“When talking about next-generation design, you can’t be talking about history-based modeling because that’s not next-generation,” says Dan Staples, vice president of product development for Siemens PLM Software. This was his introduction when debuting Solid Edge 2019, a full suite of design products for small- to medium-sized companies. In this new version, Solid Edge covers mechanical and electrical computer-aided design (CAD), finite element analysis (FEA) and simulation, subtractive and additive manufacturing, data management, technical publications, and a cloud-based collaboration portal.
No wonder Staples says, “Solid Edge is way more than a CAD system.”
The last version of Solid Edge, nicknamed ST10, introduced convergent modeling, which lets users incorporate triangular mesh (facet) models into their boundary representation (B-rep) solids. The result: The two modeling methods were no longer in separate worlds. Solid Edge 2019 goes the next step: Applying feature-based designing to mesh models. Add to that Siemens’s synchronous technology, which combines “the best of history-based and direct modeling,” says Oliver Duncan, product manager of Solid Edge design products for Siemens PLM. This leads to, which is in the 2019 package, synchronous mesh modeling. Now users can work with mesh geometry, such as face selection, delete, cut, copy, paste, and attach, just as they do with standard B-rep geometry. “You’re probably thinking,” continues Duncan, “`This doesn’t look special; it looks just like any other B-rep model.’ That’s exactly the point. It should feel like that.”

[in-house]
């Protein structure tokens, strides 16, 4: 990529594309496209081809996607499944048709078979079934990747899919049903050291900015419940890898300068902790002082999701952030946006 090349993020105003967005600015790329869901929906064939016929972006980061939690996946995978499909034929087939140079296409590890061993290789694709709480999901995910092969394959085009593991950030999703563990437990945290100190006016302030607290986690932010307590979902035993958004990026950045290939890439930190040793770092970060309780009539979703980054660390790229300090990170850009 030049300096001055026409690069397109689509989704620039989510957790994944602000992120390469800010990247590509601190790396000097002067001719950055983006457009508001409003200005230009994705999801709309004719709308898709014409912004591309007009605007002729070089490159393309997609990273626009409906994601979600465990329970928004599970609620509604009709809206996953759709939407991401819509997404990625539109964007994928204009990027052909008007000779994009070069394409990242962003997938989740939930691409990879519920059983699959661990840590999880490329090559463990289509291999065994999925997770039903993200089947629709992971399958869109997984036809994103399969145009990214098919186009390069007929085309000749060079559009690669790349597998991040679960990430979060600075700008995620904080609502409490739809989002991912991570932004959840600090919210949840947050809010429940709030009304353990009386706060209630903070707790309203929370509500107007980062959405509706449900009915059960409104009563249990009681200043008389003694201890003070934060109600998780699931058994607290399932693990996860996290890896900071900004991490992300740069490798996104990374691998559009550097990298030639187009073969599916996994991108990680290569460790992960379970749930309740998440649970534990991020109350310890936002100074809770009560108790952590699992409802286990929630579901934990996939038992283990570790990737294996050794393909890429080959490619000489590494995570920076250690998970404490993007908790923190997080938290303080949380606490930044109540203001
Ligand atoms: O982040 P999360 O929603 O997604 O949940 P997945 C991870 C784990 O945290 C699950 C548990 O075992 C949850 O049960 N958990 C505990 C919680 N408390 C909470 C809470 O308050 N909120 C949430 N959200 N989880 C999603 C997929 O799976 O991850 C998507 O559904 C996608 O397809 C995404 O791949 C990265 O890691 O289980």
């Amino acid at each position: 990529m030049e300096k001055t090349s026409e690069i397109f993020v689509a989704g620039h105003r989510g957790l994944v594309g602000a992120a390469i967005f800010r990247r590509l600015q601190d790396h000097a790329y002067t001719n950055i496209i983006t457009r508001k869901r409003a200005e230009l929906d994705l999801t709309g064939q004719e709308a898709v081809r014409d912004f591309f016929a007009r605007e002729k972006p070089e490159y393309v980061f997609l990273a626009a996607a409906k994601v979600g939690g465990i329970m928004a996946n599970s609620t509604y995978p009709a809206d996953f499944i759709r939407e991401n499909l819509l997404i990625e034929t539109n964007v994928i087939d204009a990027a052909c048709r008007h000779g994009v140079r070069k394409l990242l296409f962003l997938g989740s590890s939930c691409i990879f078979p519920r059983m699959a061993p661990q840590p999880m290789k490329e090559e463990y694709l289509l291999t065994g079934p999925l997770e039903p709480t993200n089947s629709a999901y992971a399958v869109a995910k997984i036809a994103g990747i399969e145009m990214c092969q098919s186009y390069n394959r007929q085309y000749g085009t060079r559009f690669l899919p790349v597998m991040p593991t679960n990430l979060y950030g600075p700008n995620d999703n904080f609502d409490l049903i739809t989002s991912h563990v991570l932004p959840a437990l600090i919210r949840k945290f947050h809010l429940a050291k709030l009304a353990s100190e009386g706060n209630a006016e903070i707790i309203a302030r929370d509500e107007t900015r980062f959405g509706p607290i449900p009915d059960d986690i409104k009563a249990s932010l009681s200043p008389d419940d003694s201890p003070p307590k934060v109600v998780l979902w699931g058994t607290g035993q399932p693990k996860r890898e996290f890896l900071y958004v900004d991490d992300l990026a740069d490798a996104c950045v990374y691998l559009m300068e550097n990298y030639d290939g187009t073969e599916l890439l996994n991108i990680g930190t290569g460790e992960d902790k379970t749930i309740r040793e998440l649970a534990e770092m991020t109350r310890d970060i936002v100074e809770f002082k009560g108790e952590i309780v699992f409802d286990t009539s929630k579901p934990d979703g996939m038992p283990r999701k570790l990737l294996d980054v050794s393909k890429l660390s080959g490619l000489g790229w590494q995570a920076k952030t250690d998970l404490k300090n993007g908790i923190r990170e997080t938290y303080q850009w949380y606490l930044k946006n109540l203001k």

This latest version also has control over material structures, so generative design can now be applied to all designs regardless of the manufacturing process (such as machining and casting). Designers can create organic lattices and strut-type topologies in whatever parts and products they’re working on. They can also try out multiple load cases to individual generative designs for design optimization.
Enhancements to 2019’s core CAD functionality include an auto-simplify feature that removes details of a design. The end result speeds up the display of large-design projects and helps protect intellectual property. The new version also has analytic face recognition (e.g., planar or cylindrical), which can be used in downstream assembly mating operations.
Manufacturing costing has been added to sheet metal design. This tool accounts for the number of bends, cuts, and stamping operations, and gauge in a sheet metal design—in real time. Pie charts showing the proportion of these costs aid in design evaluations, such as the economic tradeoffs in using a particular gauge of sheet metal to match design goals. These pie charts update as the design changes and property changes roll up into the 3D model.
One result of the Siemen’s Mentor acquisition in 2017 is having mechanical CAD (MCAD) and electrical CAD (ECAD) tightly connected in Solid Edge. The electrical side displays a logic view of connected electrical components; the mechanical side displays 3D views of the same components. Changes in one side show up in the other. (For example, changing part connections on the electrical side shows up as wiring changes on the mechanical side.)